We agree with the petitioners.  While we find the fact of indebtedness to be undisputed, the determination of the extent of the adjudged money award is not, because of the lack of any supporting documentary and testimonial evidence. These evidentiary issues, of course, are necessarily factual, but as we held in The Insular Life Assurance Company, Ltd. v. Court of Appeals,8 this Court may take cognizance even of factual issues under exceptional circumstances.  In this cited case, we held:chanRoblesvirtualLawlibrary

It is a settled rule that in the exercise of the Supreme Court’s power of review, the Court is not a trier of facts and does not normally undertake the re-examination of the evidence presented by the contending parties during the trial of the case considering that the findings of facts of the CA are conclusive and binding on the Court. However, the Court had recognized several exceptions to this rule, to wit: (1) when the findings are grounded entirely on speculation, surmises or conjectures; (2) when the inference made is manifestly mistaken, absurd or impossible; (3) when there is grave abuse of discretion; (4) when the judgment is based on a misapprehension of facts; (5) when the findings of facts are conflicting; (6) when in making its findings the Court of Appeals went beyond the issues of the case, or its findings are contrary to the admissions of both the appellant and the appellee; (7) when the findings are contrary to the trial court; (8) when the findings are conclusions without citation of specific evidence on which they are based; (9) when the facts set forth in the petition as well as in the petitioner’s main and reply briefs are not disputed by the respondent; (10) when the findings of fact are premised on the supposed absence of evidence and contradicted by the evidence on record; and (11) when the Court of Appeals manifestly overlooked certain relevant facts not disputed by the parties, which, if properly considered, would justify a different conclusion.

We note in this regard that the RTC, in awarding the amount of P460,505.86 in favor of the respondent, principally relied on the Breakdown of Account.  Under this document, numerous entries, including the cash loan, were enumerated and identified with their corresponding amounts. It included the items of expenses allegedly chargeable to the petitioners, the value of the machineries, the amount credited as paid, and the interest and penalty allegedly incurred.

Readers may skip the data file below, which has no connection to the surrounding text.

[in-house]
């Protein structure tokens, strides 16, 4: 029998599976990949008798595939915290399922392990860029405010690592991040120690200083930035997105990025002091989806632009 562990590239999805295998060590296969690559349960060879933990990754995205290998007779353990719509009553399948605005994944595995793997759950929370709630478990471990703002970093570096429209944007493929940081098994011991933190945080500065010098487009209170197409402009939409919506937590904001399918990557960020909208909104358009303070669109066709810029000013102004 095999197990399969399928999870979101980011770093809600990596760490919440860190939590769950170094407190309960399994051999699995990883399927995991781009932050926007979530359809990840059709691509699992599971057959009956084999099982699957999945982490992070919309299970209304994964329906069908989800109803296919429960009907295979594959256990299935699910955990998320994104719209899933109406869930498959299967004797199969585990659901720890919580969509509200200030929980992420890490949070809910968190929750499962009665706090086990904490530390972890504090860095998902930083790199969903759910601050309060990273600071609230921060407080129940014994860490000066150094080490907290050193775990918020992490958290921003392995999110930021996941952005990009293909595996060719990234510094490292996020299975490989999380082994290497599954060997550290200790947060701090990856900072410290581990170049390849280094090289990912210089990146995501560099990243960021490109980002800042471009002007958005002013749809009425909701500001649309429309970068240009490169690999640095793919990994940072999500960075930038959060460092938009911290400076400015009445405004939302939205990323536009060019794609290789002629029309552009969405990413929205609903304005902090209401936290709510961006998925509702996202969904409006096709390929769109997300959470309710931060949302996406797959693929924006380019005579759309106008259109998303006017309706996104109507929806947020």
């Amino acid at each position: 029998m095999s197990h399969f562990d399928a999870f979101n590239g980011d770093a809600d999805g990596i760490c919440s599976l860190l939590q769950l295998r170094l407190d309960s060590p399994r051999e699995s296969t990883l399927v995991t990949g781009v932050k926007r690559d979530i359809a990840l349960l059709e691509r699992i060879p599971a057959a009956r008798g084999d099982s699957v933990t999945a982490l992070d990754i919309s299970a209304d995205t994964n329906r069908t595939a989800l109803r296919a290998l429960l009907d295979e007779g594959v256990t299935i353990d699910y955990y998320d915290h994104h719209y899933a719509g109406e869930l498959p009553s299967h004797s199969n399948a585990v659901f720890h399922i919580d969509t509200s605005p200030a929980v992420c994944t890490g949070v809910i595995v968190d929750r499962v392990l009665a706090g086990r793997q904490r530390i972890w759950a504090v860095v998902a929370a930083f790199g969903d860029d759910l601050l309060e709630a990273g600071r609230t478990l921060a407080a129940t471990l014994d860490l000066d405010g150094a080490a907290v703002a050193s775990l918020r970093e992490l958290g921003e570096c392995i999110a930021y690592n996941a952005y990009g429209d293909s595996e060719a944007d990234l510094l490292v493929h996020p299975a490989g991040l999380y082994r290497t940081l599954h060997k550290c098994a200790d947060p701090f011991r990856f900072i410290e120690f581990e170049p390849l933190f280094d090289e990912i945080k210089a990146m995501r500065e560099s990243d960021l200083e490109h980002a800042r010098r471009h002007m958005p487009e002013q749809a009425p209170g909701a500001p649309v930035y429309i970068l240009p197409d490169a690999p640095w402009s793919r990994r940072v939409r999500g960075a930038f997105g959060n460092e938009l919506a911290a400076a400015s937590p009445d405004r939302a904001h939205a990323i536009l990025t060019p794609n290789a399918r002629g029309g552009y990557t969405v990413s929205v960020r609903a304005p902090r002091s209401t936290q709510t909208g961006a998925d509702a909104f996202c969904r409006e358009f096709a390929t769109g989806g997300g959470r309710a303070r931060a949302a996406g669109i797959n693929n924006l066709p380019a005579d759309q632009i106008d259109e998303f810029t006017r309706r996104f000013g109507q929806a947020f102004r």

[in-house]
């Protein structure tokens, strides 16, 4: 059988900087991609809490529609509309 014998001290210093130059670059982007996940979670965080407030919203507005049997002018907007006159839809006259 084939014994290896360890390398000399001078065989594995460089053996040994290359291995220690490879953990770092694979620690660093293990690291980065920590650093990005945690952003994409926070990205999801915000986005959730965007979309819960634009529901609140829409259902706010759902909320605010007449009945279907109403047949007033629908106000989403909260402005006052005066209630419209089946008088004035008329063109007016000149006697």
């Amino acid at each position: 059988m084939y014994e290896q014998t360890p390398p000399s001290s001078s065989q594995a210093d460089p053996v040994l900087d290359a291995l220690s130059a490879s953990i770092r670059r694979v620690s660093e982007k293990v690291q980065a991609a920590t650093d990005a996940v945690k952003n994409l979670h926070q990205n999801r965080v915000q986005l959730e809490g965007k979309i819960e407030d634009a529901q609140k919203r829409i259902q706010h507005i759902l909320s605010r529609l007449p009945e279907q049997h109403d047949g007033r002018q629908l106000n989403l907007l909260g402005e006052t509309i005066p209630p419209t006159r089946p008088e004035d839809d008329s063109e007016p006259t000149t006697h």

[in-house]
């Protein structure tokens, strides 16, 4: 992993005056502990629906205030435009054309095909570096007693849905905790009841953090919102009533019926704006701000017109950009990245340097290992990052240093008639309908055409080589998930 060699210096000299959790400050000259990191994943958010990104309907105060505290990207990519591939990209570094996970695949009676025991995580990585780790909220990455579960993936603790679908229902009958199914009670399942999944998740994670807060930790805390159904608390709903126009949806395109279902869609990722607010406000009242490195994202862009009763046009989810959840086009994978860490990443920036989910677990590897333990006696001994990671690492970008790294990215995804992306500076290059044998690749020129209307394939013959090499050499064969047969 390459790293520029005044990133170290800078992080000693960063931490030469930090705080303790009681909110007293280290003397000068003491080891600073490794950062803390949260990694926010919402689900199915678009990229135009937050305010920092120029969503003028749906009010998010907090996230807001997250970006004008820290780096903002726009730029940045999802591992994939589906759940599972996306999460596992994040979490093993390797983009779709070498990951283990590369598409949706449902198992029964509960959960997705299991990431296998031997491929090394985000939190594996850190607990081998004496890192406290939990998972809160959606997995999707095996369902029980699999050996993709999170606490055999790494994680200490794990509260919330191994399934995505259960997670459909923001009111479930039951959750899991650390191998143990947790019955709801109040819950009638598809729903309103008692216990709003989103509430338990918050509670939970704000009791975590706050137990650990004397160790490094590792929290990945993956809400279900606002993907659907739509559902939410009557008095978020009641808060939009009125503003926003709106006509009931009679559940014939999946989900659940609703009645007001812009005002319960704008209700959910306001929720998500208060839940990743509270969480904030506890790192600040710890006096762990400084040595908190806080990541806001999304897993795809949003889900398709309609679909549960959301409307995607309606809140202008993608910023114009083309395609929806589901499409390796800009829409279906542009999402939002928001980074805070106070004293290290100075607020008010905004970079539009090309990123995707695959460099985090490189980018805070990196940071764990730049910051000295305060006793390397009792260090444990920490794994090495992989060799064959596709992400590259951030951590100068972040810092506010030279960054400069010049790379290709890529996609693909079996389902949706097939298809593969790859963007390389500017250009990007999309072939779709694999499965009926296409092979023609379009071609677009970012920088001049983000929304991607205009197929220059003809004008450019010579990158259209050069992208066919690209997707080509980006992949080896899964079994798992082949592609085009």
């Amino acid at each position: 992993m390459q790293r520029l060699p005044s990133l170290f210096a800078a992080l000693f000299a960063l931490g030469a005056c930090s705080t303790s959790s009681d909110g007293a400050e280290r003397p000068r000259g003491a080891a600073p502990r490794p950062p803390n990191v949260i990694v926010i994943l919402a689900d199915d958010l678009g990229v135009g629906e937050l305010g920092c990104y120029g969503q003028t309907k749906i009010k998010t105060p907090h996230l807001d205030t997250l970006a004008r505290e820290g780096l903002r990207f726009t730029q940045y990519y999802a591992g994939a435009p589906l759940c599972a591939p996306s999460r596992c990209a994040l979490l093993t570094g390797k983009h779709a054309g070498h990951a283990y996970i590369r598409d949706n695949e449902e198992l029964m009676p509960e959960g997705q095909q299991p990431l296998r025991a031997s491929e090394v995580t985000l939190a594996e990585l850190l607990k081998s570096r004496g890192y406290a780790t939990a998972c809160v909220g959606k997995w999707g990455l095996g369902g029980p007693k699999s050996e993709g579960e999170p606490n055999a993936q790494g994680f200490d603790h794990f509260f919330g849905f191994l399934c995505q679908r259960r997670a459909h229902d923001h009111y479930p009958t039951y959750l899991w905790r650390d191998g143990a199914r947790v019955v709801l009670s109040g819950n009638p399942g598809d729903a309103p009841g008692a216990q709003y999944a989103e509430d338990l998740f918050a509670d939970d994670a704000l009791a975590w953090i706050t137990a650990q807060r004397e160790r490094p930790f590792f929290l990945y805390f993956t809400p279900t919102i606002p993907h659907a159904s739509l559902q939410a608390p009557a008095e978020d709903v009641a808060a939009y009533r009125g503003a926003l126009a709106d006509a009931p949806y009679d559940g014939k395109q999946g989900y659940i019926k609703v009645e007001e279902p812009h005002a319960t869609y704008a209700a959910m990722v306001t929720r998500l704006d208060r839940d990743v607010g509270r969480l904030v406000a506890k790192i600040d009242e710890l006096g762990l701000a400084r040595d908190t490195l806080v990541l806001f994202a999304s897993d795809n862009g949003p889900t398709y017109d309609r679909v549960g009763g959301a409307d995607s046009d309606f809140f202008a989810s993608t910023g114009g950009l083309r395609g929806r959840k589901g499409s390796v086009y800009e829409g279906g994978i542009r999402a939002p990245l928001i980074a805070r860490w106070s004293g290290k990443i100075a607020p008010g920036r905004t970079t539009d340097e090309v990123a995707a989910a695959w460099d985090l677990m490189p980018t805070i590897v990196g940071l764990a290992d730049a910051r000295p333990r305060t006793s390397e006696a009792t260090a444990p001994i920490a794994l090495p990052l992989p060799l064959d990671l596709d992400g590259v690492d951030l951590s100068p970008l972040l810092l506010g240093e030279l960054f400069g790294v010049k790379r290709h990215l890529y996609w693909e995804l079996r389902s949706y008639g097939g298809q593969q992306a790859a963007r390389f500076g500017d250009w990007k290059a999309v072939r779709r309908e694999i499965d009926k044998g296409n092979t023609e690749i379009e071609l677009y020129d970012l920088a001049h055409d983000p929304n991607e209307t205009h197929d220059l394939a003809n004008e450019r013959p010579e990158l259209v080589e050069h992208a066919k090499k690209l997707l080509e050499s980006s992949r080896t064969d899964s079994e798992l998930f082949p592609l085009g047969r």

A careful perusal of the records, however, reveals that the entries in the Breakdown of Account and their corresponding amounts are not supported by the respondent’s presented evidence. The itemized expenses, as repeatedly pointed out by the petitioners, were not proven, and the remaining indebtedness, after the partial payment of P600,000.00, was merely derived by the RTC from the Breakdown of Account.

Significantly, the RTC ruling neither showed how the award was computed nor how the interest and penalty were calculated. In fact, it merely declared the petitioners liable for the amount claimed by the respondent and adopted the breakdown of liability in the Breakdown of Account. This irregularity is even aggravated by the RTC’s explicit refusal to explain why the payment of P600,000.00 did not extinguish the debt.  While it may be true that the petitioners’ indebtedness, aside from the cash loan of P300,000.00, undoubtedly covered the value of the machineries, the RTC decision was far from clear and instructive on the actual remaining indebtedness (inclusive of the machineries’ value, penalties and interests) after the partial payment was made and how these were all computed.

We, thus, find it unacceptable for the RTC to simply come up with a conclusion that the payment of P600,000.00 did not extinguish the debt, or, assuming it really did not, that the remaining amount of indebtedness amounts exactly to P460,505.86, without any showing of how this balance was arrived at. To our mind, the RTC’s ruling, in so far as the determination of the actual indebtedness is concerned, is incomplete.